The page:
Adventures of Life in Beijing

Wow, we’ve moved from summer into fall. Sometimes I feel that our time here in Beijing is flying by; others days the clock ticks slowly.

But we recently celebrated Halloween and fall is definitely in the air.

 

Pumpkin Frappuccino at Starbucks in Beijing

 

 

Trick-or-treaters near my apartment building.

 

The cooler temperatures at night and crisp sunny days have brought out vibrant colors in the autumn trees. After years of living in Florida,  I’m savoring every moment of fall.

 

 

 

The distinctive ginkgo leaves blanket the sidewalks.

 

Golden ginkgo biloba trees adorn the local parks and walkways. The trees are prized for their fruit which smells terrible but is collected by locals and used as a kidney tonic in traditional Chinese medicine.

The change in seasons also brings out new street vendors selling selling seasonal treats.

 

 

Fresh pomegranate juice is made on-the-spot from local fruit. This pomegranate tree grows in the Lama Temple courtyard.

 

Other treats include sunflower seeds and candied fruits and nuts.

 

Tanghulu, or candied fruits, include hawthorn fruit, strawberries, or nuts threaded on a skewer and coated with a crackly sugar glaze.

 

Winter vegetables are popping up in the produce market, like this beautiful specimen. I’m not sure what it is. It looks a little bit like lettuce at the top but the base looks like bok choy. It’s almost too pretty to eat.

 

 

If the hats, gloves and coats with fur-trimmed hoods for sale in clothing shops are any indication, it’s going to get cold this winter. Scooter riders are prepared, fitting their bikes with sleeping-bag like contraptions to shield riders on their commute.

 

Just tuck your arms under the blanket and go!

Thanksgiving is just around the corner, and Christmas is not far behind. While these Western holidays are not traditionally celebrated in China, retailers here are taking full advantage of the shopping opportunities.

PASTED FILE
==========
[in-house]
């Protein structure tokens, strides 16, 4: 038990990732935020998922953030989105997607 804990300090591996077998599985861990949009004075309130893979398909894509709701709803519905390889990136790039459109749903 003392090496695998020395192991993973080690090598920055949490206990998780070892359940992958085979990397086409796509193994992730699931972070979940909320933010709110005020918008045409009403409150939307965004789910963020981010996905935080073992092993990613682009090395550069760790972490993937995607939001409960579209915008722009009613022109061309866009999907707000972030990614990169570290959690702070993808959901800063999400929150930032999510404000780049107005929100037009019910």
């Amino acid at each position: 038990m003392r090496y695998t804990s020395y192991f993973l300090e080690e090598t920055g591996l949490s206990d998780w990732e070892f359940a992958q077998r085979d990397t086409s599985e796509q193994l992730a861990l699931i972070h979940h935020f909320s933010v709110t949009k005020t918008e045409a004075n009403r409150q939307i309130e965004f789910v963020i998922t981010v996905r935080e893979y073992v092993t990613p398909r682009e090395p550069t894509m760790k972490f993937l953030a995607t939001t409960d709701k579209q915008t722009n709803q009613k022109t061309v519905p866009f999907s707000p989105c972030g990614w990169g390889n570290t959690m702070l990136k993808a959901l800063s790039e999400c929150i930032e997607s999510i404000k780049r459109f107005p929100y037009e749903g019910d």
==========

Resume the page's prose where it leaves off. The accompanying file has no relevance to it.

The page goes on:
How long will it take for letters to get to the North Pole from China?

 

While it is possible to order a turkey from an international grocery store, I can barely squeeze a scrawny chicken in my tiny oven. I might try to bake a pumpkin pie on Thanksgiving just to make the house smell good, but we will probably go out to eat even though it’s  a regular work and school day.

How are the seasons changing where you live? What holiday preparations are underway at your house? I’d love to hear from you.

Comments (2):

  1. Stephenie

    November 5, 2019 at 2:40 am

    Thank you for sharing all of your experiences, so interesting and helps us see the reality of living as an American in Beijing! You still have the writing gift!

    Reply
    • Kirsten Harrington

      November 6, 2019 at 9:34 am

      Thank you Steph! Can’t wait to see you.

      Reply

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Snake Skin

I’m really sorry I let you down. I made promises I just couldn’t deliver.

If you recall in my last post Chinese Medicine I planned to drink a pot of Chinese herbal tea everyday to try and improve my reptilian skin, itchy scalp and overall parched demeanor caused by Beijing’s cold dry winter. I know you were hoping I could share the results of a miracle cure.